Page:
Price: That’s fine so long as the reporting is still real reporting. Newspapers have always been very critical of whoever has power. You see now, when you look at The Australian, they’re criticising Tony Abbott, whereas that would have been unheard of a year ago. No one was really examining the Liberal Party, but now the Liberal Party is in power, there’s real examination of what they’re saying and doing and I think that’s a swings and roundabouts thing. I don’t think that anything there has changed.
Simons: No. But I do subscribe the code of ethics and press council principles, both of which emphasise adhering to the facts, and not distorting the facts. Also, not suppressing relevant available information.
Do you believe comment, or interpretation, has a place in a news story?
Ackland: No. Comment should be separate from news reporting – even if alongside the news report and written by the same journalist.
Bolt: It tends to alienate readers and build distrust, but every now and then it can be hugely powerful. Remember some of the first reports on the liberated Nazi concentration camps? However, all articles have embedded values.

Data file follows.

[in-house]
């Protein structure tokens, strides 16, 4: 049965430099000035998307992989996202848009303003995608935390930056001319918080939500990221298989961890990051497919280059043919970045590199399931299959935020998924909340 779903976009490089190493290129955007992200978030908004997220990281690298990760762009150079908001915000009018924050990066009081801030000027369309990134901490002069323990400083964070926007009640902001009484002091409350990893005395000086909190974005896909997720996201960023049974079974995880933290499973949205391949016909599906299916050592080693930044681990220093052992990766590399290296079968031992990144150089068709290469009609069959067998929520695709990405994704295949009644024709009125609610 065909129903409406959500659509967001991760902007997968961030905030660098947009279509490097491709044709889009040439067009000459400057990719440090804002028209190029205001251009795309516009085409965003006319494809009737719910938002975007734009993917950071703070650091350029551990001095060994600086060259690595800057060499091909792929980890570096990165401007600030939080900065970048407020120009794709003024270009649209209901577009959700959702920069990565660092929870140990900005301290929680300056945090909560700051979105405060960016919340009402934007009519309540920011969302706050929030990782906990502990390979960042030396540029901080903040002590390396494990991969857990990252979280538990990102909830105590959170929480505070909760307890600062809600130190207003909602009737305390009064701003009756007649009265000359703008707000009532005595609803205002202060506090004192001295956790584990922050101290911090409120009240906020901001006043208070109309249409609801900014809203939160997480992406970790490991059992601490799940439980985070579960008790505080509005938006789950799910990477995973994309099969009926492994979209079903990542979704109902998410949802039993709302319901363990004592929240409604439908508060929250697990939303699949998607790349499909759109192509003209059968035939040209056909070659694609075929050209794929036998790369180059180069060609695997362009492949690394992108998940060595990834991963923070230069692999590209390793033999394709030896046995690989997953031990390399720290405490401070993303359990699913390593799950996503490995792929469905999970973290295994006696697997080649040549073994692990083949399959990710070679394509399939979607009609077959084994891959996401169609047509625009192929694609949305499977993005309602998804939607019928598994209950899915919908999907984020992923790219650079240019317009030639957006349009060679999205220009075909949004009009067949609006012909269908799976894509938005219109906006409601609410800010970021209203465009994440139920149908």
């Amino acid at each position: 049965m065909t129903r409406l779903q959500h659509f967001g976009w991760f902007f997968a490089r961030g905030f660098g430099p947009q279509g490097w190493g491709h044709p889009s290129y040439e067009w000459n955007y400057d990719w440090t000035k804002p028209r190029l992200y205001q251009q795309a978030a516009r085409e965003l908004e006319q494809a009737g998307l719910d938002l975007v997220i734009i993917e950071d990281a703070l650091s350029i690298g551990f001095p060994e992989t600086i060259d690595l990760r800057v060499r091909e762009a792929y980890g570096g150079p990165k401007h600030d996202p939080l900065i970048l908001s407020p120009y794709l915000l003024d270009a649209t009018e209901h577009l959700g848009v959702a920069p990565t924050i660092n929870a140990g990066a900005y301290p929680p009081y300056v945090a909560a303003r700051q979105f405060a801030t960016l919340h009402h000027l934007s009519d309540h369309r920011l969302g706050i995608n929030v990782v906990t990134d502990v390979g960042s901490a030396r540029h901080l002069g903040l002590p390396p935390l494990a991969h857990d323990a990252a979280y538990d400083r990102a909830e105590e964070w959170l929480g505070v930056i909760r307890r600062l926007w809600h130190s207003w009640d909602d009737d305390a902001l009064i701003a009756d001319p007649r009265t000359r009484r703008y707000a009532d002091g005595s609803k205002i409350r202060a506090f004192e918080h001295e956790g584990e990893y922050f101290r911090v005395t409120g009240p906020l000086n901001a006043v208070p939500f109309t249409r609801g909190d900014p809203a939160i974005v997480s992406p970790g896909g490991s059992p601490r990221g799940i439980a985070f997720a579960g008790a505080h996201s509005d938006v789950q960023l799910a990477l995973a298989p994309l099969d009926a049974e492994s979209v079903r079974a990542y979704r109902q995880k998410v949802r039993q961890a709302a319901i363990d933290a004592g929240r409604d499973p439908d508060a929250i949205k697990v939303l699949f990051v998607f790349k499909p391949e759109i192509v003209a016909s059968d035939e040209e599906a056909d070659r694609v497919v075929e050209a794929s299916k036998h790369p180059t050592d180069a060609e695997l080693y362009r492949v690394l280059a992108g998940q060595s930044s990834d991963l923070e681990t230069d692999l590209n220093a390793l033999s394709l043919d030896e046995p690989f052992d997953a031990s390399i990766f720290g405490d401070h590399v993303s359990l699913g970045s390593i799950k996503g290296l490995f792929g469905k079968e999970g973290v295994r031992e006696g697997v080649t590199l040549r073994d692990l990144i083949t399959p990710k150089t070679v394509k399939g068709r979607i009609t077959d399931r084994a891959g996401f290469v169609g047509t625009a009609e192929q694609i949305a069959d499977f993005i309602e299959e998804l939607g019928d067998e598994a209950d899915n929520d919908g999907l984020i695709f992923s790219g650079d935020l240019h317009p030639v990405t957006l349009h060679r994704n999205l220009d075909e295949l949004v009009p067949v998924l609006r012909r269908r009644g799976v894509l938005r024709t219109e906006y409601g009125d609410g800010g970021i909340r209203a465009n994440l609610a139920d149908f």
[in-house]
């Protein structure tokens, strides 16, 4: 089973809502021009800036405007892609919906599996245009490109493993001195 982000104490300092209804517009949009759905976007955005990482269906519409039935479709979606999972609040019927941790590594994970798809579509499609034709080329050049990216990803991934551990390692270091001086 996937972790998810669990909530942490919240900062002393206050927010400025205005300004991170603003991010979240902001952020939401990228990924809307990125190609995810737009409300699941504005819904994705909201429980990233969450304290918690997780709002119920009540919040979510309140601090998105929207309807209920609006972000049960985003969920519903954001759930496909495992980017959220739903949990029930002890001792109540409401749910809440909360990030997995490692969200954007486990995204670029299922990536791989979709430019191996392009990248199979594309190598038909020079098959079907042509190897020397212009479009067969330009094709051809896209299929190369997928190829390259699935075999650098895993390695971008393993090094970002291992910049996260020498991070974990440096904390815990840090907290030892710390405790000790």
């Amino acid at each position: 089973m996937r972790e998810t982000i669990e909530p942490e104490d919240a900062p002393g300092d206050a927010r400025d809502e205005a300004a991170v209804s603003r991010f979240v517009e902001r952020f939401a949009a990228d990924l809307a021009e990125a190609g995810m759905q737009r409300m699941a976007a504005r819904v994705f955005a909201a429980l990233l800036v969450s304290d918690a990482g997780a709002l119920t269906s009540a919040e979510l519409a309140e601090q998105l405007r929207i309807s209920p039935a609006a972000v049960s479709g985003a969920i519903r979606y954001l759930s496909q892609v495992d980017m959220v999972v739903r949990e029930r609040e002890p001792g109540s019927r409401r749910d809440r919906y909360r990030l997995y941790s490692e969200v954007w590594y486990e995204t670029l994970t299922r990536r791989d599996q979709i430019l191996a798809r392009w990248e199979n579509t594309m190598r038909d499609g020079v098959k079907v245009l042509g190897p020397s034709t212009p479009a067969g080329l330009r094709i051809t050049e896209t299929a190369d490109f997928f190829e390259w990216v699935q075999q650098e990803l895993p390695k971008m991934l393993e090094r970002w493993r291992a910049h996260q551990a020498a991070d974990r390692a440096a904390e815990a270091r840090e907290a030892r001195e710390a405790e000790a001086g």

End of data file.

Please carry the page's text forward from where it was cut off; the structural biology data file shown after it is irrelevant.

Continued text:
Cater: Absolutely not. The facts are all that matter. They make the argument.
Devine: I think comment should be clearly labelled comment. Straight news, presenting both sides of a story, is important for credibility.
Price: I think it’s fine for a proprietor to have a viewpoint, I think it’s terrible for a reporter to leave out facts from stories because it doesn’t suit the agenda of the paper.
Simons: Yes, but in adherence with the code of ethics and press council principles.
Balance is important in reporting news. Do you think ideology at times outweighs objectivity in reporting in our newspapers?
Ackland: Yes. The Murdoch papers unquestionably pursue a right wing ideology in conformity with the proprietor’s views. As a result news reports, headlines and captions are skewed to meet the ideological objectives. Fairfax papers have a softer more centrist ideology, but tend to be far less strident.